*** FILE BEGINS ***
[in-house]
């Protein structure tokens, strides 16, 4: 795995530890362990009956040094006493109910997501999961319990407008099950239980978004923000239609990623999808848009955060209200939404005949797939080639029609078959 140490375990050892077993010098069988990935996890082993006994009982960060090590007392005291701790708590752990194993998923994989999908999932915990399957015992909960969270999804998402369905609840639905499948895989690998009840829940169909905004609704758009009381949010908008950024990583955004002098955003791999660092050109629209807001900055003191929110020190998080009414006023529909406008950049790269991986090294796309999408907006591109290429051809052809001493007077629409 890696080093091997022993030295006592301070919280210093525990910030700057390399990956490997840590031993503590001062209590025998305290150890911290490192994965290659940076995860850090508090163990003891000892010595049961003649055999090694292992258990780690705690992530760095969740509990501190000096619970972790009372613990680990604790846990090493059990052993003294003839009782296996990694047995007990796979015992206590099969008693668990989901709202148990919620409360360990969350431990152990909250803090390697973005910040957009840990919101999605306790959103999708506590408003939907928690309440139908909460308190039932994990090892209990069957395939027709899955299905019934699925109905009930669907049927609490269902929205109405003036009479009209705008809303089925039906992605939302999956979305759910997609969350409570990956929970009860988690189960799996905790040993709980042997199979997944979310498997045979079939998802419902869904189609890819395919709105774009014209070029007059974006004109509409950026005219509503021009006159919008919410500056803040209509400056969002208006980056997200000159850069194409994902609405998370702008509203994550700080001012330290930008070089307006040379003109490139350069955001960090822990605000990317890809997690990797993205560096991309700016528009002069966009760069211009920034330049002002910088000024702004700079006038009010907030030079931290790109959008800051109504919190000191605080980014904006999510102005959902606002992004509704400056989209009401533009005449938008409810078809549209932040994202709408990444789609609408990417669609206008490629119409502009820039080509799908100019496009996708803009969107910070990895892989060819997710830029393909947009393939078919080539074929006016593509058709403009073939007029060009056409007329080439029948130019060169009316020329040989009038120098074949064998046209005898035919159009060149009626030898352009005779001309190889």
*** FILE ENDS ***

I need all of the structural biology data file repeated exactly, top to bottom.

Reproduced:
[in-house]
């Protein structure tokens, strides 16, 4: 795995530890362990009956040094006493109910997501999961319990407008099950239980978004923000239609990623999808848009955060209200939404005949797939080639029609078959 140490375990050892077993010098069988990935996890082993006994009982960060090590007392005291701790708590752990194993998923994989999908999932915990399957015992909960969270999804998402369905609840639905499948895989690998009840829940169909905004609704758009009381949010908008950024990583955004002098955003791999660092050109629209807001900055003191929110020190998080009414006023529909406008950049790269991986090294796309999408907006591109290429051809052809001493007077629409 890696080093091997022993030295006592301070919280210093525990910030700057390399990956490997840590031993503590001062209590025998305290150890911290490192994965290659940076995860850090508090163990003891000892010595049961003649055999090694292992258990780690705690992530760095969740509990501190000096619970972790009372613990680990604790846990090493059990052993003294003839009782296996990694047995007990796979015992206590099969008693668990989901709202148990919620409360360990969350431990152990909250803090390697973005910040957009840990919101999605306790959103999708506590408003939907928690309440139908909460308190039932994990090892209990069957395939027709899955299905019934699925109905009930669907049927609490269902929205109405003036009479009209705008809303089925039906992605939302999956979305759910997609969350409570990956929970009860988690189960799996905790040993709980042997199979997944979310498997045979079939998802419902869904189609890819395919709105774009014209070029007059974006004109509409950026005219509503021009006159919008919410500056803040209509400056969002208006980056997200000159850069194409994902609405998370702008509203994550700080001012330290930008070089307006040379003109490139350069955001960090822990605000990317890809997690990797993205560096991309700016528009002069966009760069211009920034330049002002910088000024702004700079006038009010907030030079931290790109959008800051109504919190000191605080980014904006999510102005959902606002992004509704400056989209009401533009005449938008409810078809549209932040994202709408990444789609609408990417669609206008490629119409502009820039080509799908100019496009996708803009969107910070990895892989060819997710830029393909947009393939078919080539074929006016593509058709403009073939007029060009056409007329080439029948130019060169009316020329040989009038120098074949064998046209005898035919159009060149009626030898352009005779001309190889």